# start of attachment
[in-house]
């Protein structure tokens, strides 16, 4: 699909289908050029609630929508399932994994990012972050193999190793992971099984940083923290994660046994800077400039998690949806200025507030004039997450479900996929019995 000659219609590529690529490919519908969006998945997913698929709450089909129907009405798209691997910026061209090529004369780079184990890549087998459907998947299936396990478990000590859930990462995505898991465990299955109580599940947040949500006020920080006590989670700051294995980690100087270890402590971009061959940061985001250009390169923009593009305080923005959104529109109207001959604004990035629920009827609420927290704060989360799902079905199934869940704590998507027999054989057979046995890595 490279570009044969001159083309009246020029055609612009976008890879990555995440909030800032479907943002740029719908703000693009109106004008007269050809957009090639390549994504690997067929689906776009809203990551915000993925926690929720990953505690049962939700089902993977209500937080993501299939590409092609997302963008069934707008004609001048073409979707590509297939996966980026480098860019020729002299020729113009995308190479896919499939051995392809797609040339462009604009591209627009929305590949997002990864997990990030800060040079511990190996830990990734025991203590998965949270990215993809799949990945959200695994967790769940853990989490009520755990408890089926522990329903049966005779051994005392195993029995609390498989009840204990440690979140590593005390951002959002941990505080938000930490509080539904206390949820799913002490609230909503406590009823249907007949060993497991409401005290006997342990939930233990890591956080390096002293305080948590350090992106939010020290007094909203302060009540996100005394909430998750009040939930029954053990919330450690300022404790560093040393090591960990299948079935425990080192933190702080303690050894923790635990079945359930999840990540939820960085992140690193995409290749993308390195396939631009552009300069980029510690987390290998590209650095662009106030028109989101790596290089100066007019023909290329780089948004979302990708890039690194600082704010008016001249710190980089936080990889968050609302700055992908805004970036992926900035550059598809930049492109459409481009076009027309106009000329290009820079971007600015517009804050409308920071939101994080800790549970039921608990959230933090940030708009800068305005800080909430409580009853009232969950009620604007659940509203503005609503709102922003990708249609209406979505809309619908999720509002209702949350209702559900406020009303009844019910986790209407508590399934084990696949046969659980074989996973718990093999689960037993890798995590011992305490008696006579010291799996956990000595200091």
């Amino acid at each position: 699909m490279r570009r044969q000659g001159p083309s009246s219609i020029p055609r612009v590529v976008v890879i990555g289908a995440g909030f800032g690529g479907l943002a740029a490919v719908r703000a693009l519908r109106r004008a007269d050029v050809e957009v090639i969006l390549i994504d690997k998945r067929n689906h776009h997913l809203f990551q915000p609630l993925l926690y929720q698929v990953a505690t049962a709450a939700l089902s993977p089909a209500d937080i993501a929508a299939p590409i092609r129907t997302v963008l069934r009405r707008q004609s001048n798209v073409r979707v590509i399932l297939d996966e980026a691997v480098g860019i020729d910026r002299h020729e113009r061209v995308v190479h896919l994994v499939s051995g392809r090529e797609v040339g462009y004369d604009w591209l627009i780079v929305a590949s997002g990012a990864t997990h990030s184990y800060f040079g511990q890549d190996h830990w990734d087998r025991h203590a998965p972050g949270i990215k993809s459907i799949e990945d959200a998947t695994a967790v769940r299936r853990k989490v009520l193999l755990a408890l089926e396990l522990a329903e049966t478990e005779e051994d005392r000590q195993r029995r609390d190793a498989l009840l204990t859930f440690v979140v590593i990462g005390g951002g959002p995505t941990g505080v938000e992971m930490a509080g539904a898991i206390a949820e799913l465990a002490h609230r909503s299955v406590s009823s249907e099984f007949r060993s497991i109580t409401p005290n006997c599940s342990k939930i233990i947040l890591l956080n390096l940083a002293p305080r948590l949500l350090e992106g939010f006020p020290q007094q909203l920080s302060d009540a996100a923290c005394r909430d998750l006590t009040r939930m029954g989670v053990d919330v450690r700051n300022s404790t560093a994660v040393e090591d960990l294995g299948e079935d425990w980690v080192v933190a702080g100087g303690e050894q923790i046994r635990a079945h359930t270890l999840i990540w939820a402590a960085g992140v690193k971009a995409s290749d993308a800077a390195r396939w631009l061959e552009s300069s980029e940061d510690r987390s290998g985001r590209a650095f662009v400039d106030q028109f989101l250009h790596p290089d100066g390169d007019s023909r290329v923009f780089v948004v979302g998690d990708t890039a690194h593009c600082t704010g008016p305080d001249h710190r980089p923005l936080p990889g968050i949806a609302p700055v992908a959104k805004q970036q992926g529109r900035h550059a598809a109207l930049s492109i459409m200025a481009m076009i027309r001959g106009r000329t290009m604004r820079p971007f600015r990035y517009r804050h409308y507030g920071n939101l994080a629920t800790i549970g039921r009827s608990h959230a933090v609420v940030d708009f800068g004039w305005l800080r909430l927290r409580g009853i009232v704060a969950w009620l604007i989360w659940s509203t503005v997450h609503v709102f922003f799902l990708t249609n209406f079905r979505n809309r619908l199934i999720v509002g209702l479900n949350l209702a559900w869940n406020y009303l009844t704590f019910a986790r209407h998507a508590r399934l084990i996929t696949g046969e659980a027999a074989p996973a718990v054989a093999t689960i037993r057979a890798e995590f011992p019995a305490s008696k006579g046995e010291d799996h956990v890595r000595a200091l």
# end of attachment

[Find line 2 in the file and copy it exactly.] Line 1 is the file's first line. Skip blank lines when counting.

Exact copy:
């Protein structure tokens, strides 16, 4: 699909289908050029609630929508399932994994990012972050193999190793992971099984940083923290994660046994800077400039998690949806200025507030004039997450479900996929019995 000659219609590529690529490919519908969006998945997913698929709450089909129907009405798209691997910026061209090529004369780079184990890549087998459907998947299936396990478990000590859930990462995505898991465990299955109580599940947040949500006020920080006590989670700051294995980690100087270890402590971009061959940061985001250009390169923009593009305080923005959104529109109207001959604004990035629920009827609420927290704060989360799902079905199934869940704590998507027999054989057979046995890595 490279570009044969001159083309009246020029055609612009976008890879990555995440909030800032479907943002740029719908703000693009109106004008007269050809957009090639390549994504690997067929689906776009809203990551915000993925926690929720990953505690049962939700089902993977209500937080993501299939590409092609997302963008069934707008004609001048073409979707590509297939996966980026480098860019020729002299020729113009995308190479896919499939051995392809797609040339462009604009591209627009929305590949997002990864997990990030800060040079511990190996830990990734025991203590998965949270990215993809799949990945959200695994967790769940853990989490009520755990408890089926522990329903049966005779051994005392195993029995609390498989009840204990440690979140590593005390951002959002941990505080938000930490509080539904206390949820799913002490609230909503406590009823249907007949060993497991409401005290006997342990939930233990890591956080390096002293305080948590350090992106939010020290007094909203302060009540996100005394909430998750009040939930029954053990919330450690300022404790560093040393090591960990299948079935425990080192933190702080303690050894923790635990079945359930999840990540939820960085992140690193995409290749993308390195396939631009552009300069980029510690987390290998590209650095662009106030028109989101790596290089100066007019023909290329780089948004979302990708890039690194600082704010008016001249710190980089936080990889968050609302700055992908805004970036992926900035550059598809930049492109459409481009076009027309106009000329290009820079971007600015517009804050409308920071939101994080800790549970039921608990959230933090940030708009800068305005800080909430409580009853009232969950009620604007659940509203503005609503709102922003990708249609209406979505809309619908999720509002209702949350209702559900406020009303009844019910986790209407508590399934084990696949046969659980074989996973718990093999689960037993890798995590011992305490008696006579010291799996956990000595200091």